When Marshall moved from Atlanta to New York City in the early ’90s, she had little experience performing music publicly, but would sometimes play with her friends from home who moved up north with her. In 1993, she was convinced to record her first song as Cat Power — in a small studio in SoHo, with her friend Craig Flanagin of the band God Is My Co-Pilot as a producer. He also released it on his label, The Making Of The Americans. “Headlights” is the disturbing but powerful result: a first-person narrative from the perspective of a girl who is in the last minutes of her life, dying on the road after a car accident. Later, she would record another version with guitarist Tim Foljahn and drummer Steve Shelley, for her debut album Dear Sir (1995). In ’93, the 7″ was pressed on a limited vinyl run of 500.
6. “He War” from You Are Free (2003)
“He War” was the second single from You Are Free, on which Dave Grohl drums. Marshall hates the version that ended up on the record. “Horrible song,” she told Pitchfork in 2006. “It’s supposed to sound like the original recordings — more Stones-y.” Marshall has always been a perfectionist, though. The version of the song on You Are Free is in fact one of her most brilliants tunes, demonstrating her ability to write songs that seem at once understated and anthemic.
5. “American Flag” from Moon Pix (1998)
While recording Moon Pix, Marshall spent an entire day doing “American Flag” at a studio in Australia, with members of Dirty Three. Marshall pulled out a copy of the Beastie Boys’ Licensed To Ill, and played “Paul Revere” for them, eventually sampling the drums from that song, looping, reversing, and slowing them down to create the backbone of this song. The spacious, haunting three-and-a-half-minute track dramatically opens up Moon Pix, easily her best album.
4. “Rockets” from Dear Sir (1995)
“Where do the dreams of babies go/’cause you know they’re all so good,” sings Marshall on “Rockets,” in this sort of minimal shout that is so distinctly Cat Power. In the ’90s, Marshall was known to create this sound by standing several feet away from the microphone when she performed, a quality to her performance that intrigued Thurston Moore when he first saw her live. “Rockets” was so beloved in the ’90s that it appeared on two of her records, both Dear Sir and the follow up, Myra Lee. Both albums included the same version — in fact, they sounded very similar, as they were recorded at once, all in one day in December 1994 in a basement on Mott Street in Lower Manhattan.
3. “Cross Bones Style” from Moon Pix (1998)
Marshall recorded all of Moon Pix backed by members of Dirty Three, but their careful instrumentation resonates most on “Cross Bones Style” — most notably Jim White’s excellent drumming. “Cross” is a clear highlight of the album — another song penned after that hallucinatory nightmare while alone in South Carolina. At this point in Marshall’s career, she was comfortable in the studio, using multi-tracked vocals with a defiant sense of control.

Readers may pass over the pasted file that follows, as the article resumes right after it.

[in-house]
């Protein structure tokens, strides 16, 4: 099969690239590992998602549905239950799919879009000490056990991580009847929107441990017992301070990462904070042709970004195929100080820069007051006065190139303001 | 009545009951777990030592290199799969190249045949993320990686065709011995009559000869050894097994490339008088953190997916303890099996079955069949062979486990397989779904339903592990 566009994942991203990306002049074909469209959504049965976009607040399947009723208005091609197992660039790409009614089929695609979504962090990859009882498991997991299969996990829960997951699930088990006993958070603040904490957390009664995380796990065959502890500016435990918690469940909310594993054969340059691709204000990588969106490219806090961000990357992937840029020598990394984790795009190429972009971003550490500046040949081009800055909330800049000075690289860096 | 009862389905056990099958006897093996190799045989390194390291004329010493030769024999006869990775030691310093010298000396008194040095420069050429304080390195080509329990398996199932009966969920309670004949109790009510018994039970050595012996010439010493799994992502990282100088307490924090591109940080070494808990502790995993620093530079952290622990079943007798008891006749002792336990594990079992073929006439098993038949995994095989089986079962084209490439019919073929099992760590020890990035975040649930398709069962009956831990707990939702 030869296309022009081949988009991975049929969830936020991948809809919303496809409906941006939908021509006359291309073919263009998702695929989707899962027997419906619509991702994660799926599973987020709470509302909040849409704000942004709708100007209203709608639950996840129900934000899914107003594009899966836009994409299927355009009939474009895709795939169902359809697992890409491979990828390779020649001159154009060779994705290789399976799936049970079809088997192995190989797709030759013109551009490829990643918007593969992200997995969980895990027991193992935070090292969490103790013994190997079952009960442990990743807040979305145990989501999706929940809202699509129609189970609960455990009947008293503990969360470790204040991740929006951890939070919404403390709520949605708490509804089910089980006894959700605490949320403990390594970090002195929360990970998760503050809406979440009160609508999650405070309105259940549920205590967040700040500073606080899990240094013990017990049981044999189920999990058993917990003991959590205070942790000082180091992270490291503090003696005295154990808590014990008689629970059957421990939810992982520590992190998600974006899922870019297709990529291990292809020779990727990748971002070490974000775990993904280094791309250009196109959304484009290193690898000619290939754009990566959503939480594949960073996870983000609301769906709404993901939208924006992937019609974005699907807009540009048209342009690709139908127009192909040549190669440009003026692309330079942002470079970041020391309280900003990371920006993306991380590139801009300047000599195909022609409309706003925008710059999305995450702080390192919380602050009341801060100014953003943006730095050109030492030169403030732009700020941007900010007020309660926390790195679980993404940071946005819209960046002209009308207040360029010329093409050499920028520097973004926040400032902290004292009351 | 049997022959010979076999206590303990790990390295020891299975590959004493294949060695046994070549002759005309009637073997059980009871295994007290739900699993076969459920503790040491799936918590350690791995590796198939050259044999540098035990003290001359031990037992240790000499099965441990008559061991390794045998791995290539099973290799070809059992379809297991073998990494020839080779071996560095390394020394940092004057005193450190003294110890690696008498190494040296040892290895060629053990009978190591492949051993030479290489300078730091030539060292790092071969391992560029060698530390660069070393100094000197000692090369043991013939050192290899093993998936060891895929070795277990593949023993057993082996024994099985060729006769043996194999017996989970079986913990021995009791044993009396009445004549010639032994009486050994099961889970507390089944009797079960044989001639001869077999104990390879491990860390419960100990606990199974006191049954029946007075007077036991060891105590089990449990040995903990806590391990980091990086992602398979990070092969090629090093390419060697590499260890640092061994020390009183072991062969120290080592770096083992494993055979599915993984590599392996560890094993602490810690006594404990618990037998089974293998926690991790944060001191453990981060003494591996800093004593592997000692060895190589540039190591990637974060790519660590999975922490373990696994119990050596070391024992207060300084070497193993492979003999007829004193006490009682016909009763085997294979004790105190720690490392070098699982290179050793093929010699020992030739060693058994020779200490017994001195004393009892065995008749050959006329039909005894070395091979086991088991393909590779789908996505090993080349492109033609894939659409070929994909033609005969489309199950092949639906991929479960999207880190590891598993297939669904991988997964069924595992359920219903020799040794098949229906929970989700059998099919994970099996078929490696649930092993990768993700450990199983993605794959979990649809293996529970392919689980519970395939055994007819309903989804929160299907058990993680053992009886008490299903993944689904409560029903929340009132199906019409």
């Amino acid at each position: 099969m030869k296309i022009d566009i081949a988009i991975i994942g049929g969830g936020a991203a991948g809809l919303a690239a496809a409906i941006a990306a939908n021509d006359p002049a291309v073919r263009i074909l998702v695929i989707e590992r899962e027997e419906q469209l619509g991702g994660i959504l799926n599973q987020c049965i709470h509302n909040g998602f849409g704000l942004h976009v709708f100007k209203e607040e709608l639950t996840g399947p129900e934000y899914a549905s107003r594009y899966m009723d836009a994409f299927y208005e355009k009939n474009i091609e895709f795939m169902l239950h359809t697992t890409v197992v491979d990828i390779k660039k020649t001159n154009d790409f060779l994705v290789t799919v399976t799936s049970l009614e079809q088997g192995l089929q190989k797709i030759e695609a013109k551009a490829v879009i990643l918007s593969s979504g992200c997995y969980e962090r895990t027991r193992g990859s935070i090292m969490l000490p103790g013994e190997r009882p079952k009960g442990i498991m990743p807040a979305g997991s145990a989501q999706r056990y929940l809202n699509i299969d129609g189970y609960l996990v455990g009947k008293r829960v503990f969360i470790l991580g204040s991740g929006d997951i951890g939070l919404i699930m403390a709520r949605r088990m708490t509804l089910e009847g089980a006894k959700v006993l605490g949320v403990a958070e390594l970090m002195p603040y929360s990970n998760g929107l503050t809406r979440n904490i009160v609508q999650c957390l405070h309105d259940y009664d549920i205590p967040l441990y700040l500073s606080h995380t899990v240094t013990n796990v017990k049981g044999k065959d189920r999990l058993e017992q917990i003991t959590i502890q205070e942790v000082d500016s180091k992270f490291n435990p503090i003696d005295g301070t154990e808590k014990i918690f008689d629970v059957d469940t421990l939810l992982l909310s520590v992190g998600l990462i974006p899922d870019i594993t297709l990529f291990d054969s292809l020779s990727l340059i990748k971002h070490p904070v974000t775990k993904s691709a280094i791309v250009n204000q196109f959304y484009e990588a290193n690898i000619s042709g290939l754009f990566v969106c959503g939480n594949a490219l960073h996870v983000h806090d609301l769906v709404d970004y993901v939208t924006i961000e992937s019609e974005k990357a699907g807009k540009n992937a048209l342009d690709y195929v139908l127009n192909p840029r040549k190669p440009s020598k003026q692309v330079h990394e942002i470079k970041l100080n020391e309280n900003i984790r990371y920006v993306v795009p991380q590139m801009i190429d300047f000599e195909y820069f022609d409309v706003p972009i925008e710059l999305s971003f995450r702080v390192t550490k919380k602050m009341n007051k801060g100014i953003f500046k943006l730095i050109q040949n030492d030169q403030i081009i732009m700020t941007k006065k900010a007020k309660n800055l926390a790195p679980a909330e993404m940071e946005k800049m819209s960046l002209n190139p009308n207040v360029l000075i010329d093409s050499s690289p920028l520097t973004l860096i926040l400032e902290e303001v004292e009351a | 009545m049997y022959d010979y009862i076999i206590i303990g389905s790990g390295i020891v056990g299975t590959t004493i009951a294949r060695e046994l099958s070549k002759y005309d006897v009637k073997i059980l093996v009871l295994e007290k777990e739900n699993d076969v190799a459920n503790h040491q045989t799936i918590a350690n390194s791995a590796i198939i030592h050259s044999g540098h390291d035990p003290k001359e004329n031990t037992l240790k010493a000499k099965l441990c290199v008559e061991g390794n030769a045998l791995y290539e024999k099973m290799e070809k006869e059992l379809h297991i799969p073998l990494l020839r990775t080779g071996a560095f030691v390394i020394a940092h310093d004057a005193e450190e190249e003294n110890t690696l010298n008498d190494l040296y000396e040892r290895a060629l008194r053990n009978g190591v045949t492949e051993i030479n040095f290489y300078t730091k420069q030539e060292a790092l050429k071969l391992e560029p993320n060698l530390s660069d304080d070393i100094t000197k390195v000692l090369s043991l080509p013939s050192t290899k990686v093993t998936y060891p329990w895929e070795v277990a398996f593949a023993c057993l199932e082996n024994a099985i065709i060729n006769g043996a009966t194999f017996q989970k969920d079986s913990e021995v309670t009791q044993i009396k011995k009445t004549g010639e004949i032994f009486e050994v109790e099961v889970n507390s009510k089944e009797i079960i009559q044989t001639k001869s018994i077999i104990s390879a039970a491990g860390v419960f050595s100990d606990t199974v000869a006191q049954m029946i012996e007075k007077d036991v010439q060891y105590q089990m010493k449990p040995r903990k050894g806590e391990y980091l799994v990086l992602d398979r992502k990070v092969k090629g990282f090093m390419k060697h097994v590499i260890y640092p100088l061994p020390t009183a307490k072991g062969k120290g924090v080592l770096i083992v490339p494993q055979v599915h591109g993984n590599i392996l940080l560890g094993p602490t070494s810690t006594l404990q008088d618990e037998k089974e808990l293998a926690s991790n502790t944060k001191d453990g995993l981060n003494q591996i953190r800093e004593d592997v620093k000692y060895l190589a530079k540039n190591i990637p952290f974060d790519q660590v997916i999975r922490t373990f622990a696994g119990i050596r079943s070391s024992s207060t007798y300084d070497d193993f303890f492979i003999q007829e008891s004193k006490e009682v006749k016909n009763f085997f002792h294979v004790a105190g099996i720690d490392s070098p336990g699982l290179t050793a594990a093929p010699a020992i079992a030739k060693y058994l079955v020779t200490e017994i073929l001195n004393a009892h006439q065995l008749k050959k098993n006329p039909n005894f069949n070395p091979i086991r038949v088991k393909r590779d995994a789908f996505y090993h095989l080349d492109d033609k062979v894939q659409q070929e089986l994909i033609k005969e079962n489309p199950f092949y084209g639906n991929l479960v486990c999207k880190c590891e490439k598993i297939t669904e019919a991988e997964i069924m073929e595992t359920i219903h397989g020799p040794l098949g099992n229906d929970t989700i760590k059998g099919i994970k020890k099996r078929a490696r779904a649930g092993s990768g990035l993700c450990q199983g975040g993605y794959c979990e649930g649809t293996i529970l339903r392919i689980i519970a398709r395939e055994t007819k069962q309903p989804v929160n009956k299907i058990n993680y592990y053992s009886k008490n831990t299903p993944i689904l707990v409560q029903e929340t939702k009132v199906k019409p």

2. “Colors And The Kids” from Moon Pix (1998)
I can’t remember every detail of my freshman year of college, but I can remember listening to “Colors And The Kids” nearly every day. I’m sure I’m not the only one who has this sort of history with the song — it’s an introspective thing that gets under your skin and never really leaves. “Colors” is also perhaps the most beautiful two-chord song ever written. The six-and-a-half-minute track is reminiscent of the type of confessional that marked Marshall’s earlier years as a songwriter. “It must be the colors and the kids that keep me alive/because the music is boring me to death,” she sings repeatedly throughout the track. It’s an autobiographical reflection on past relationships, and the difficulties of feeling alienated on the road and in the city. “It’s so hard to go in the city,” she sings. “Because you want to say hey I love you to everybody.”
1. “Nude As The News” from What Would The Community Think (1996)
At 24 years old, Chan Marshall headed into a professional recording studio for the first time — Easley Studios in Memphis — to record her third album, What Would the Community Think. The result was a dark, sad, distinctly ’90s-sounding indie rock record, fitting for Cat Power’s first album with Matador — who, after four years of observing and contemplating, finally signed Marshall. Signing with Matador caused a certain amount of stress on Marshall’s relationship with Steve Shelley (who released her previous album and was basically her manager) but he recorded this album, nonetheless. It was eventually released on September 10, 1996. The best song on the album is “Nude as the News.” It instantly became a hit.
In August 2007, Greil Marcus talked to Marshall for Interview magazine, asking specifically about this song: “There is something wonderfully psychotic about that song,” said Marcus.
“I’ve never told anybody what that song’s about,” Marshall responded. “I wrote it when I was young. When I was making it up in my mind, I was feeling remorseful, I’d had an abortion when I was 20. I felt guilt and the same about that — which I still feel, but I’ve forgiven myself. I’d just seen Patti Smith perform for the first time — knowing she had two children, her being a figure of feminine strength for me, connecting with her strength, wanting to have it or work up to it and to fulfill my need for that strength, which I didn’t have when I wrote that song. So it meant that I carry the soul of that child in me forever. I’m not real educated. There’s a lot of societal anger: no education about when you get pregnant. There’s self-hatred. I’m not the enemy; society didn’t force me to have the abortion. But it’s years of stories meshed into one triumphant one: I can carry the soul with me, hopefully, in my mind or my heart. Carry the soul with me. I’ve never told anybody this. So there it is, for the world to see.”